Study of George MacDonald and the Image of Woman

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Examines the theory that MacDonald wrote his fantasies out of his private inner world, in an attempt to solve the problems of identity left him by his mother who died while he was very young, problems which pursued him through life. Throughout his work is found a perplexity about the figure of woman. On the one hand the image of woman is a source of great inspiration, as with the old woman spinning the thread of life in the Curdie stories, or in the image of idealised naked women in Phantastes. The study throws light on the association in the human mind between woman and death. He searches behind the religious impulses of MacDonald to try to find the psychological quest which the writer was trying to perform.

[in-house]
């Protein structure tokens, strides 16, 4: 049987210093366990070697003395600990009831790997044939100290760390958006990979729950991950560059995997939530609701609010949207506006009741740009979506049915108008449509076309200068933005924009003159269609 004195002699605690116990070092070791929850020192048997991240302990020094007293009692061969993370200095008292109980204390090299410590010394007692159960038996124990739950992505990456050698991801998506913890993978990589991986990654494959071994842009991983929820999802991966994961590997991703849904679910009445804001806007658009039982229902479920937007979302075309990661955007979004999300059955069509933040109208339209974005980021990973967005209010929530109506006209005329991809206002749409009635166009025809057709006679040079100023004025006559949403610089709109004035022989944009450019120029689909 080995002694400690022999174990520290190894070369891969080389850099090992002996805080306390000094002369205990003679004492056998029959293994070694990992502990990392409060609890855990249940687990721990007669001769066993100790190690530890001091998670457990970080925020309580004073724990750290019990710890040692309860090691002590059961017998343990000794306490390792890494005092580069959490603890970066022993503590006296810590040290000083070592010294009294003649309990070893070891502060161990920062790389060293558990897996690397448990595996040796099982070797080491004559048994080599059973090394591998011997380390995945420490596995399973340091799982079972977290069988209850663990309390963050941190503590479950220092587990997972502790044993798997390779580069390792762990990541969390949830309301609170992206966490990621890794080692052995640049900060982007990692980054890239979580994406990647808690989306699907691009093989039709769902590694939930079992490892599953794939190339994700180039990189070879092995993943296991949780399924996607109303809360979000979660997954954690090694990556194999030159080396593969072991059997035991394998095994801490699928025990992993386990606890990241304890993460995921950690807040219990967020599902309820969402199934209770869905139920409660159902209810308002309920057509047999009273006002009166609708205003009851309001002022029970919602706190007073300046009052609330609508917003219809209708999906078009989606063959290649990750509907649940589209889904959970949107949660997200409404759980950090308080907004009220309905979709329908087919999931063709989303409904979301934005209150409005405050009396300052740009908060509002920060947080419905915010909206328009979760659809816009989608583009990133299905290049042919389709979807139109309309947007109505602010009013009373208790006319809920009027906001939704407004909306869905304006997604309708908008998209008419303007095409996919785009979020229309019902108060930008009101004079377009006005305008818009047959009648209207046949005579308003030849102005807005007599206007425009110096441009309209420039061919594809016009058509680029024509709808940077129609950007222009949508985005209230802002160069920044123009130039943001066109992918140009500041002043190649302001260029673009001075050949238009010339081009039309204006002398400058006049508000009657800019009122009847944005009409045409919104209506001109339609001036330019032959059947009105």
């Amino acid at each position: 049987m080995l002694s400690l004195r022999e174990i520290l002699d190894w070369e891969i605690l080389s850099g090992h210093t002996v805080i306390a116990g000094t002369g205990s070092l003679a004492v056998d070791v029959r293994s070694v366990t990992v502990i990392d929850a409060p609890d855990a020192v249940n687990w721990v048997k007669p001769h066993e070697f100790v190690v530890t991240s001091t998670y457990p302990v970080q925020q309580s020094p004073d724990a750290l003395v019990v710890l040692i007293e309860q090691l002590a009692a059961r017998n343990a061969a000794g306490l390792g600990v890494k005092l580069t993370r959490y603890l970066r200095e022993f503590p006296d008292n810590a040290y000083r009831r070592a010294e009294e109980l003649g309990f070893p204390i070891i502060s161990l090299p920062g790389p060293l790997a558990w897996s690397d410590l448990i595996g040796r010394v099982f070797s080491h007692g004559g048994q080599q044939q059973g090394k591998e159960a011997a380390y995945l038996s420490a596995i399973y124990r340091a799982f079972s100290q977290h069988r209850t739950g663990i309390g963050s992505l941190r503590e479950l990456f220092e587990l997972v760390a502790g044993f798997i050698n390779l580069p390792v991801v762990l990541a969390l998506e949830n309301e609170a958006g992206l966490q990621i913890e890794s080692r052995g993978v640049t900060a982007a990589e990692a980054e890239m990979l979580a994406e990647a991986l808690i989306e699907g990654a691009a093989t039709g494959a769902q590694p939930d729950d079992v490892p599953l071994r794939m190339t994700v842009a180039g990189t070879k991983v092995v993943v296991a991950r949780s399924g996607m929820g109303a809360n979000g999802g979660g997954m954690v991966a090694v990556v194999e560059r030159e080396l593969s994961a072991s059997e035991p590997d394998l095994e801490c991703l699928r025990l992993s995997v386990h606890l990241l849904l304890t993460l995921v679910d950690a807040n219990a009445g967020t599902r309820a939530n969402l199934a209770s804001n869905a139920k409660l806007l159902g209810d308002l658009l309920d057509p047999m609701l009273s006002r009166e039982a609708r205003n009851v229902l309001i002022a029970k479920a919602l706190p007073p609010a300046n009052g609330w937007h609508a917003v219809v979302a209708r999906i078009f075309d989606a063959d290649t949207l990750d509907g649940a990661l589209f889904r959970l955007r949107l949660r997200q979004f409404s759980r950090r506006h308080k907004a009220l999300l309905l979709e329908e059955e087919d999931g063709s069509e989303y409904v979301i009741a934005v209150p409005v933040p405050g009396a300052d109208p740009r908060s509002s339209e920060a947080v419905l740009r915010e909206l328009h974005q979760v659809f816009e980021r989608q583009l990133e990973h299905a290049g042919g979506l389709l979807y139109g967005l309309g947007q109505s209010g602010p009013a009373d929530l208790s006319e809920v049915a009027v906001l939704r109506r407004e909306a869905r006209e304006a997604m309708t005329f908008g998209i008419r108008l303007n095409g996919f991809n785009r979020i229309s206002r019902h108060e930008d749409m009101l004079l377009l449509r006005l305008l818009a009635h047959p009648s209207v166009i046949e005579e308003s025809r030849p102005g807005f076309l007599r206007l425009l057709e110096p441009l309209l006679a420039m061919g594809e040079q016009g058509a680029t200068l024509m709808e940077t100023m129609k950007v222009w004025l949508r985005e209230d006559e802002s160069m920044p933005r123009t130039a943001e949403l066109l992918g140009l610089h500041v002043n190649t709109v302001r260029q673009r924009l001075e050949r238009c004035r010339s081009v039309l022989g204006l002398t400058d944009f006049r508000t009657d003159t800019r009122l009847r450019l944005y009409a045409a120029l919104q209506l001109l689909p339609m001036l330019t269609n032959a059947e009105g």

David Holbrook not only gives us an imaginative and convincing analysis of MacDonald’s childhood fantasy life but illuminates the universal experience of infancy and , in particular, the arrested sensitivity of the Victorian age.” – Peter Lomas

Table of Contents

Table of contents:
Part One: Introductory
1. Introduction: George MacDonald and his Mother
2. The Problem of Weaning
3. A Biographical Note
Part Two: Problems of Symbolism and Woman
4. Problems of Woman, Being and Death
5. The Golden Key
Part Three: George MacDonald’s Fairy Tales
6. The Gifts of the Christ Child
7. The Princess and the Goblin: the Triumph of Love
8. The Princess and Curdie: the Failure of Continuity
9. The Lost Princess: a Double Story
10. At the Back of the North Wind: through the Mother’s Loins to Death
11. Phantastes: the Episodic Attempt to be Born Again
12. Lilith: Loving the Evil Female
Part Four: Conclusions
13. Death, Belief and the other World
14. Conclusions: Art and the Longing for Being
Bibliography; Index

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